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Ultra-Lounge Christmas CocktailsMy theory about the lounge music craze of the mid-90's is that it arose because so many consumers were put off by the unrelenting negativity and noise of alternative rock - then the ruling format on radio and MTV. Normal folks wanted to get excited about (not disgusted by) things they were hearing on the radio, and now they could - even if the songs were decades old! Christmas Cocktails (1996), part of Capitol Records' voluminous Ultra-Lounge series, rode this natural desire to Christmas valhalla when they were trumpeted on National Public Radio, the New York Times, and beyond.

Drawn exclusively from Capitol Records' deep, deep vaults - Frank, Dino, Nat King Cole, Miss Peggy Lee, and so much more - these discs overlap tremendously with another series upon which I heap praise (read more). But, Christmas Cocktails and its like-minded 1997 sequel will be much easier to find in your local record emporium. These discs are, in a word, wonderful, deftly spotlighting the swinging, exotic side of easy listening music - not the more pervasive boring side. Nicely annotated, too. My only complaint is that several tracks are shoehorned into unnatural-sounding medleys. After a few martinis, however, you won't notice the difference... I didn't.

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Christmas CocktailsReally, it's quite impossible to summarize how marvelous this music is, let alone how completely lost this era is. Song's like Kay Starr's "The Man With The Bag" or Billy May's "Rudolph The Red-Nosed Reindeer Mambo" speak simultaneously of such innocence and such carnality - it was as though America was going through adolescence, almost (but not quite) ready to enter adulthood with its attendant cynicism and ennui. The Christmas Cocktails series paints a vivid picture of those post-war, pre-Beatles days, albeit one viewed through the red-and-green filter of the holidays.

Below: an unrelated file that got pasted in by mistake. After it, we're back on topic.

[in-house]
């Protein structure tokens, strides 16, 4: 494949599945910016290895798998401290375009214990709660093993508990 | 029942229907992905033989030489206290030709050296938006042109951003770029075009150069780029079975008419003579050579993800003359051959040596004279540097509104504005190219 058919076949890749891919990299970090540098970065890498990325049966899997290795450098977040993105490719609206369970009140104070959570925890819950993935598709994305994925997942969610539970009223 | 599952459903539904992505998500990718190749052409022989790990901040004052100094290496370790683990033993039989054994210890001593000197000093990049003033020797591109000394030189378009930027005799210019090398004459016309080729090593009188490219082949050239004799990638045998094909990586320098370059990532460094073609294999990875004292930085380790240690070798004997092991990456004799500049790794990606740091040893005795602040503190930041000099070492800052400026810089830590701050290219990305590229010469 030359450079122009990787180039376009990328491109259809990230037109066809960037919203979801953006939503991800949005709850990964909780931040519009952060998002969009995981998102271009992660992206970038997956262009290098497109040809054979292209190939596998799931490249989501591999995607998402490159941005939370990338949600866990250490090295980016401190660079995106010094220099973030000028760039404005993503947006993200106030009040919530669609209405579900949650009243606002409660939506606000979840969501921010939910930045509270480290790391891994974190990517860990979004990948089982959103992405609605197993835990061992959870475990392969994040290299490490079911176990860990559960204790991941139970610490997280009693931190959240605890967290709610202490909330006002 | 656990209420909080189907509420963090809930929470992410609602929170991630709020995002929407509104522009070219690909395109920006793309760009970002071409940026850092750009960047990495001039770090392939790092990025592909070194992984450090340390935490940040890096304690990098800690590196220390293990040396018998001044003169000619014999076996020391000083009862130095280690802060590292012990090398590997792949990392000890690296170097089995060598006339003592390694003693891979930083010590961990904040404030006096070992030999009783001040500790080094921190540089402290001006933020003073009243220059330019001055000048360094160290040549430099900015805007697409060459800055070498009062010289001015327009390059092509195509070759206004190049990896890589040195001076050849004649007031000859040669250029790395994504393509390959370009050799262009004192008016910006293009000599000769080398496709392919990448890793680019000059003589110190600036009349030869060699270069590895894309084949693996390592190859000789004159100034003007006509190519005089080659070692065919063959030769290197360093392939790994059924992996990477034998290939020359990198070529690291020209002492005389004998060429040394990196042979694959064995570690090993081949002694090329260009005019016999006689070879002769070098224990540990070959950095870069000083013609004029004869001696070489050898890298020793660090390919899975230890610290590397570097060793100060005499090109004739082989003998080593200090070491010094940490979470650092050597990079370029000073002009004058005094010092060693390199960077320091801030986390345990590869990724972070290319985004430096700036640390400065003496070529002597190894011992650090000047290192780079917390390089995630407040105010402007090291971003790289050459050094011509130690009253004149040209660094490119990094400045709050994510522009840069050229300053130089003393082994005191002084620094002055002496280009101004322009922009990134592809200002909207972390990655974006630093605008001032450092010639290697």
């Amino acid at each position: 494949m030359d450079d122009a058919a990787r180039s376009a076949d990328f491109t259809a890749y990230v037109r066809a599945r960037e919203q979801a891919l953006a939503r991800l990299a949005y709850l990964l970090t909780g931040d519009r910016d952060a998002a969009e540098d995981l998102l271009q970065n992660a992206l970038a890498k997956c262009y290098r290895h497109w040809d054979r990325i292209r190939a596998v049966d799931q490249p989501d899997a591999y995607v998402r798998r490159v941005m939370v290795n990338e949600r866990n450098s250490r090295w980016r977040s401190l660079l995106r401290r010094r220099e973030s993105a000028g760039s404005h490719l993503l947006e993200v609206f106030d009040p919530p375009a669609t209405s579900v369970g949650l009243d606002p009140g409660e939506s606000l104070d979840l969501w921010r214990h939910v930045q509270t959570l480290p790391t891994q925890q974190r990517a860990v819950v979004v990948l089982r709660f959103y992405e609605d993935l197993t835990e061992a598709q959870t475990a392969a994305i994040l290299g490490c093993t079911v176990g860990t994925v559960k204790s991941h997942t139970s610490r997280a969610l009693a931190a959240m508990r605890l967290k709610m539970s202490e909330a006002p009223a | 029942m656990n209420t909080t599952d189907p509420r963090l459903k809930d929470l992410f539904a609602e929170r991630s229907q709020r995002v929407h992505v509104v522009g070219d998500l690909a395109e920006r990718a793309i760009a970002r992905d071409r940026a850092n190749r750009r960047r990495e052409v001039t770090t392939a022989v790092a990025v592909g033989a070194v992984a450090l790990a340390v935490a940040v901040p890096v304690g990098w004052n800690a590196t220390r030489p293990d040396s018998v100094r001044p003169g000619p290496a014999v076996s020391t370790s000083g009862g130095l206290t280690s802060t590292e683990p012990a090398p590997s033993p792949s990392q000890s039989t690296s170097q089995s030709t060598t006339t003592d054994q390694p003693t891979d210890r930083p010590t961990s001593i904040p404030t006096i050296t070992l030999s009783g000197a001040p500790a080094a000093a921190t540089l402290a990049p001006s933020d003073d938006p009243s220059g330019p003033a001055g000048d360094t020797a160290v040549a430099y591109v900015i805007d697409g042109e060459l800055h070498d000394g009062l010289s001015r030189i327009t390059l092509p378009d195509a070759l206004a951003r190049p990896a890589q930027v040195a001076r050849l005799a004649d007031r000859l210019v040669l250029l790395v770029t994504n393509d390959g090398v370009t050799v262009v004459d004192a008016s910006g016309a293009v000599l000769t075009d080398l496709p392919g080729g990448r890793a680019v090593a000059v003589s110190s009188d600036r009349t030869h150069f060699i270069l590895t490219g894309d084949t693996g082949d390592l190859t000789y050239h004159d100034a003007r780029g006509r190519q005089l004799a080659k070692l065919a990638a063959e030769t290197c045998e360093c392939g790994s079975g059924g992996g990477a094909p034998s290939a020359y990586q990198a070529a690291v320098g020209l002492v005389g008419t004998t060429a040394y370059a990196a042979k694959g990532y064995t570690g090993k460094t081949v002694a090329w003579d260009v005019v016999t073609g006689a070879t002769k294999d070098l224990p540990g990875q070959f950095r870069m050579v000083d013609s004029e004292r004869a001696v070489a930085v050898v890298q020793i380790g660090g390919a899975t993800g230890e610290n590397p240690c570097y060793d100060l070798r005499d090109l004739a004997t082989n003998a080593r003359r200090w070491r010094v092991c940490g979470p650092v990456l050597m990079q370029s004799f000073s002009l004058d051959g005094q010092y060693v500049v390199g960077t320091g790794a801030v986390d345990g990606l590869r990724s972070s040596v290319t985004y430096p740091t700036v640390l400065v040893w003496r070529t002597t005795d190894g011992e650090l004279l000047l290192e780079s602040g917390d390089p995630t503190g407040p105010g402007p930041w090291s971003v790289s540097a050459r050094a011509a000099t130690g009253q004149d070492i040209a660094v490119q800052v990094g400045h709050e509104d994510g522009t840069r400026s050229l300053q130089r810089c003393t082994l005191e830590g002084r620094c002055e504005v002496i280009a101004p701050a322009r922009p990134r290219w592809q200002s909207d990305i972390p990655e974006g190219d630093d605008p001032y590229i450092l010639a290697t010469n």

Late in 2004, Capitol released Ultimate Christmas Cocktails, a boxed set containing the first two volumes plus a previously unavailable third installment. In a certain way, it was a stone rip-off; the "box" is really just a slipcase - nothing new, forcing collectors to buy the first two volumes again in order to obtain the third (which, adding insult to injury, was subsequently released separately in 2005). Plus, the newly-minted third disc fails to maintain the standards established by the first two - fewer tracks, skimpier packaging. Nevertheless, the music is pure swank, highlighted by a heretofore unreleased Julie London track that borders on pornographic!

Unless you already own the first two discs - or even if you do - Ultimate Christmas Cocktails is an easy, affordable way to tiptoe through the Yule lounge. Even cheaper is Ultra-Lounge: The Best Of Christmas Cocktails (2007), a concise sampler for those who prefer not to imbibe too deeply.... Finally, in a true sign of the times, Capitol eventually released Ultra-Lounge Christmas Cocktails, Volume 4 (2012) as a download-only album ranging from Jan Garber's "Here Comes Santa Claus" (1949) to Bill Haley's "Rockin' Around The Christmas Tree" (1968). It included several relatively rare tracks - though nothing too revelatory - and sounded quite nice (to the extent that condensed media can), but it came with no documentation whatsoever. Because, really, who cares about historical context and cultural legacy? Certainly not people who buy vintage Christmas music. Pshaw! [top of page]